Maintenance on the F650

While I’m waiting on the fork parts to arrive, I’m finishing up the going-over-the-whole-bike-front-to-back job. There are a couple of stripped screws, but those are easily fixed.

The OEM bash plate is basically a weed guard, because it certainly isn’t a rock guard. Even small rocks would defeat it, as would some tough weeds but I’ll give it the benefit of the doubt. I’ve ordered the Touratech bash plate and also the adjustable, folding shift lever and the folding brake lever. I will probably put the original levers in the spares kit.

I began taking the rear suspension apart, mainly so that I could extract the rear shock. That actually wasn’t too difficult a task, but once I got a good look around I decided the automatic oiler had to go. There is a layer of dirt and dust held together by ATF that is nasty and hard to remove. Pulling the front sprocket cover showed another problem – the front sprocket is badly hooked. I’ve ordered front and rear JT sprockets and a DID o-ring chain to fix this. I’ll hang onto the chain and the rear sprocket in case some ADVer needs it.

Cleaning the gunk off the drive side and underside of the bike is slow but is coming along. I also pulled the swingarm, checked, and relubed the swingarm bearings. I also relubed the bearings in the suspension link.

Because I don’t know how long it will take to get the shock rebuilt, I made a “replacement” shock from a piece of plywood so that the bike can be rolled around the garage in the meantime. Once the suspension is reassembled, I’m going to replace the wheel bearings front and rear. At that point I have some minor electrical work to do and figure out the luggage and the bike is TAT-ready.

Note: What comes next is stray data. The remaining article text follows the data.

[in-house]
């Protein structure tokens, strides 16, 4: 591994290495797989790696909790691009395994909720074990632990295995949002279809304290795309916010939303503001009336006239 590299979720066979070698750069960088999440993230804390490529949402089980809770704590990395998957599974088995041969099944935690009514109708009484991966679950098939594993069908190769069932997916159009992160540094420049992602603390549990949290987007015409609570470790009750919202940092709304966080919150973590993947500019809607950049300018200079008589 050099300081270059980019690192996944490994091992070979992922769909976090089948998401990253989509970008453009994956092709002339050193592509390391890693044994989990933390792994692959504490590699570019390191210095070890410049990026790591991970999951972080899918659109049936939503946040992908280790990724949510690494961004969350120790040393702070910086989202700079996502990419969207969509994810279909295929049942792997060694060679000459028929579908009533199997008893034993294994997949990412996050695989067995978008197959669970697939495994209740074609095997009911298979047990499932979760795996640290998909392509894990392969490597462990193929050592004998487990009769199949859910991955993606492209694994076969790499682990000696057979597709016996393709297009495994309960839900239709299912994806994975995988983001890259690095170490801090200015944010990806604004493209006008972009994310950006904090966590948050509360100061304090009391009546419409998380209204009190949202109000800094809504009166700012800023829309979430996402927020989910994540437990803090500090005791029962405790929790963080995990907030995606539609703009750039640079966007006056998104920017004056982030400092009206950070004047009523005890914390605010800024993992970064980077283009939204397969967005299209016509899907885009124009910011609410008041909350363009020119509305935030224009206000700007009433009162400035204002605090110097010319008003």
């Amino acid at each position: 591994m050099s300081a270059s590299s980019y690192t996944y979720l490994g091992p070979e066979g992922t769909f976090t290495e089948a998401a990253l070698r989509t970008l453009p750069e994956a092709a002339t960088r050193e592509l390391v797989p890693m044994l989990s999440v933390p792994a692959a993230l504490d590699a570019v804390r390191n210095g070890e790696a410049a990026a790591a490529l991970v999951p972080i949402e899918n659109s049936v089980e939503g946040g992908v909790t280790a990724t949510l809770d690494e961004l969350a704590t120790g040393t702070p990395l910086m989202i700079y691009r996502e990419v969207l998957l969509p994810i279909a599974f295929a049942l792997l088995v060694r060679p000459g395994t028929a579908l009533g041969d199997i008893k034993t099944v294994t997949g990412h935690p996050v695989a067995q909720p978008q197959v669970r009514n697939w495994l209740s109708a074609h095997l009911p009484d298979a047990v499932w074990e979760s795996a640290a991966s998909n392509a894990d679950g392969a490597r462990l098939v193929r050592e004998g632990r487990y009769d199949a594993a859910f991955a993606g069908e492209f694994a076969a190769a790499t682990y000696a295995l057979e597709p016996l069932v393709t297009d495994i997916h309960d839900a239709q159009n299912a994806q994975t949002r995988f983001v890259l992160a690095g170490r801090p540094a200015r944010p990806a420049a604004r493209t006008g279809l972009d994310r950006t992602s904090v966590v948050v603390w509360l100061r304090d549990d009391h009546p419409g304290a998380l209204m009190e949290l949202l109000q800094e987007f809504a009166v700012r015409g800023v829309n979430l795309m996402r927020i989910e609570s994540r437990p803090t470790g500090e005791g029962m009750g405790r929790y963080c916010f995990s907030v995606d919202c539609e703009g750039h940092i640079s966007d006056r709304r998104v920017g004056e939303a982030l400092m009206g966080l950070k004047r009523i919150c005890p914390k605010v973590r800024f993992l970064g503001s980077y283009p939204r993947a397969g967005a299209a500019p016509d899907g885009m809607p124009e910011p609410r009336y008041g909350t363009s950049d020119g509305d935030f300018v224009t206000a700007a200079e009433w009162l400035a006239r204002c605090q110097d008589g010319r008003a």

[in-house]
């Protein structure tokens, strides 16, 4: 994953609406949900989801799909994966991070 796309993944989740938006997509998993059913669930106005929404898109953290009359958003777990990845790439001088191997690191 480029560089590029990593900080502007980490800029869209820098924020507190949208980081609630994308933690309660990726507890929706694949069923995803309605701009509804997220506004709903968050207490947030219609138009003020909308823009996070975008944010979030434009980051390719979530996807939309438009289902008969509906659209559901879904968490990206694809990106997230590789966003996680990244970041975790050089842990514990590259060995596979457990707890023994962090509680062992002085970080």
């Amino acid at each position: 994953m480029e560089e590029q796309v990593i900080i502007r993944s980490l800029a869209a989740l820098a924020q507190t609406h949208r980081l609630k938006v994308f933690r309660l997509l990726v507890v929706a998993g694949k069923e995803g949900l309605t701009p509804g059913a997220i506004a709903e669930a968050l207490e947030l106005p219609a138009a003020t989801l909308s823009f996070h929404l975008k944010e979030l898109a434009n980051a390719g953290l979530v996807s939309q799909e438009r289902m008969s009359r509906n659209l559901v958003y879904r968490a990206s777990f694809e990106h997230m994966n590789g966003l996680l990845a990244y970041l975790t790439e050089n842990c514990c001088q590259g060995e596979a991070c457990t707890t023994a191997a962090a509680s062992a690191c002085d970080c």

BMW forks – not new ones, anyway

Well, swapping the stock forks for a set of USD forks just isn’t going to work for me. I’ve sold the parts I bought, and they’ve been shipped to South Africa. Nils, ride safely. I decided to install Racetech emulators and springs, new fluid, and button them up.

While I’m working on the forks I will also replace the stem bearings. The BMW bearings are notorious for lasting only about 20k miles and that happens to be the mileage on my bike. Now is a good time to postpone that failure.

While I was concentrating on the forks I hadn’t actually decided what to do about the rear shock. Well, now I have. I’m going to have Jay at Sasquatch Suspension rebuild, revalve, and respring the rear shock. At roughly half the cost of Ohlins or Wilbers shocks, the reviews I read are all positive and he has patiently answered my questions. I ordered the Racetech parts for the forks through him.

So I’m taking a slightly different direction, but still moving forward.